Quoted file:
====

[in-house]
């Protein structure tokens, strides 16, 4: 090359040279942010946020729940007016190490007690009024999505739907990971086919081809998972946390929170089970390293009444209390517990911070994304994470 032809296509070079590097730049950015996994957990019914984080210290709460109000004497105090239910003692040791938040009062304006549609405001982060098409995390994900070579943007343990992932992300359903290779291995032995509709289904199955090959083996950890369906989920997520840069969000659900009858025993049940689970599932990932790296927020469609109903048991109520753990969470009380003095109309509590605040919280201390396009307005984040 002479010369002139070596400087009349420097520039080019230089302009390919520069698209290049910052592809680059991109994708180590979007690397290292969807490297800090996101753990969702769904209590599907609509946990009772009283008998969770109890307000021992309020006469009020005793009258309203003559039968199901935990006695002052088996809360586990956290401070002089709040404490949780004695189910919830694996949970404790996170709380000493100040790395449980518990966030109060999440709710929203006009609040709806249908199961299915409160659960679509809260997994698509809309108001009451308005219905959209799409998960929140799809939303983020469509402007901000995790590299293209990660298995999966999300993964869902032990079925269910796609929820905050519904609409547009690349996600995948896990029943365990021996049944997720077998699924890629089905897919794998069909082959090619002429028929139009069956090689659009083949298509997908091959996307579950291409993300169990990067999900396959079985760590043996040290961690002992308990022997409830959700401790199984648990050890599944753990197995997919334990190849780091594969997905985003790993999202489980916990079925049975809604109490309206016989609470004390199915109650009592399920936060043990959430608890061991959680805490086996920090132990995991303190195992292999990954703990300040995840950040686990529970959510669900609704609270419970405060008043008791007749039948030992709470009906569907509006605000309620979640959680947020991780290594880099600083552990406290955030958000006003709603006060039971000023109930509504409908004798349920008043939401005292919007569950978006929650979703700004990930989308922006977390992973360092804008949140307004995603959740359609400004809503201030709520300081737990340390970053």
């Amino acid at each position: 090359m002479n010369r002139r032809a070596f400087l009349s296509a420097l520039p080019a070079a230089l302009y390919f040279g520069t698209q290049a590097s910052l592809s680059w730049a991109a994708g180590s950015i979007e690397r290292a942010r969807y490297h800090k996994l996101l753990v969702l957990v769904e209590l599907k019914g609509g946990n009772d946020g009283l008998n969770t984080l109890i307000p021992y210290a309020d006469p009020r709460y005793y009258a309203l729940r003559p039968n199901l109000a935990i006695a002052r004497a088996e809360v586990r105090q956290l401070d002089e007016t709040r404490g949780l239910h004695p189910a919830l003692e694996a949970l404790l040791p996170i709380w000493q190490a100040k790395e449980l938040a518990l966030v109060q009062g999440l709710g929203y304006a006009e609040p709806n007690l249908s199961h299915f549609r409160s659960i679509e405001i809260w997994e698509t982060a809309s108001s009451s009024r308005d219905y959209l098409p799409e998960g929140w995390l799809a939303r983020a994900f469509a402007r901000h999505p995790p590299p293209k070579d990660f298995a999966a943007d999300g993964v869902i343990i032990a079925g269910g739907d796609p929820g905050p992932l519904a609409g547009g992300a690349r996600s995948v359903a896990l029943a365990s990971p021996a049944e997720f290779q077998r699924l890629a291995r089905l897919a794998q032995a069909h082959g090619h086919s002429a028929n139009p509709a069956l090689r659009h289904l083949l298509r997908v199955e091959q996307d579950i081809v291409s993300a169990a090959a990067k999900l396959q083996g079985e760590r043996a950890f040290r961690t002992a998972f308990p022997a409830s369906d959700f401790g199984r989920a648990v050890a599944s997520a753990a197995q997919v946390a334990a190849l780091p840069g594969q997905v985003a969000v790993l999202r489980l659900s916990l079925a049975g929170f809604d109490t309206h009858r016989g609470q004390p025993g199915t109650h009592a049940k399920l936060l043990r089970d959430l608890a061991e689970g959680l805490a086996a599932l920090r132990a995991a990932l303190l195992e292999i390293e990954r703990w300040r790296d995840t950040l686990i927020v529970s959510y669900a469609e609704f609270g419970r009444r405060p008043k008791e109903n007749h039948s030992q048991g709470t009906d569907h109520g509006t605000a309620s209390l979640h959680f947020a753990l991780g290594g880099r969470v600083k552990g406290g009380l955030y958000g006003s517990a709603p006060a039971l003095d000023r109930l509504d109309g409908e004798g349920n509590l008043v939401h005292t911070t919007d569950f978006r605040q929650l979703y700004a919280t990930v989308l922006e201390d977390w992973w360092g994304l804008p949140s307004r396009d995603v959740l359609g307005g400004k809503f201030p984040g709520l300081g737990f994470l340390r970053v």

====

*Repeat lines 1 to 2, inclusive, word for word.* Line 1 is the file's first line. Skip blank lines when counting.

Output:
[in-house]
């Protein structure tokens, strides 16, 4: 090359040279942010946020729940007016190490007690009024999505739907990971086919081809998972946390929170089970390293009444209390517990911070994304994470 032809296509070079590097730049950015996994957990019914984080210290709460109000004497105090239910003692040791938040009062304006549609405001982060098409995390994900070579943007343990992932992300359903290779291995032995509709289904199955090959083996950890369906989920997520840069969000659900009858025993049940689970599932990932790296927020469609109903048991109520753990969470009380003095109309509590605040919280201390396009307005984040 002479010369002139070596400087009349420097520039080019230089302009390919520069698209290049910052592809680059991109994708180590979007690397290292969807490297800090996101753990969702769904209590599907609509946990009772009283008998969770109890307000021992309020006469009020005793009258309203003559039968199901935990006695002052088996809360586990956290401070002089709040404490949780004695189910919830694996949970404790996170709380000493100040790395449980518990966030109060999440709710929203006009609040709806249908199961299915409160659960679509809260997994698509809309108001009451308005219905959209799409998960929140799809939303983020469509402007901000995790590299293209990660298995999966999300993964869902032990079925269910796609929820905050519904609409547009690349996600995948896990029943365990021996049944997720077998699924890629089905897919794998069909082959090619002429028929139009069956090689659009083949298509997908091959996307579950291409993300169990990067999900396959079985760590043996040290961690002992308990022997409830959700401790199984648990050890599944753990197995997919334990190849780091594969997905985003790993999202489980916990079925049975809604109490309206016989609470004390199915109650009592399920936060043990959430608890061991959680805490086996920090132990995991303190195992292999990954703990300040995840950040686990529970959510669900609704609270419970405060008043008791007749039948030992709470009906569907509006605000309620979640959680947020991780290594880099600083552990406290955030958000006003709603006060039971000023109930509504409908004798349920008043939401005292919007569950978006929650979703700004990930989308922006977390992973360092804008949140307004995603959740359609400004809503201030709520300081737990340390970053």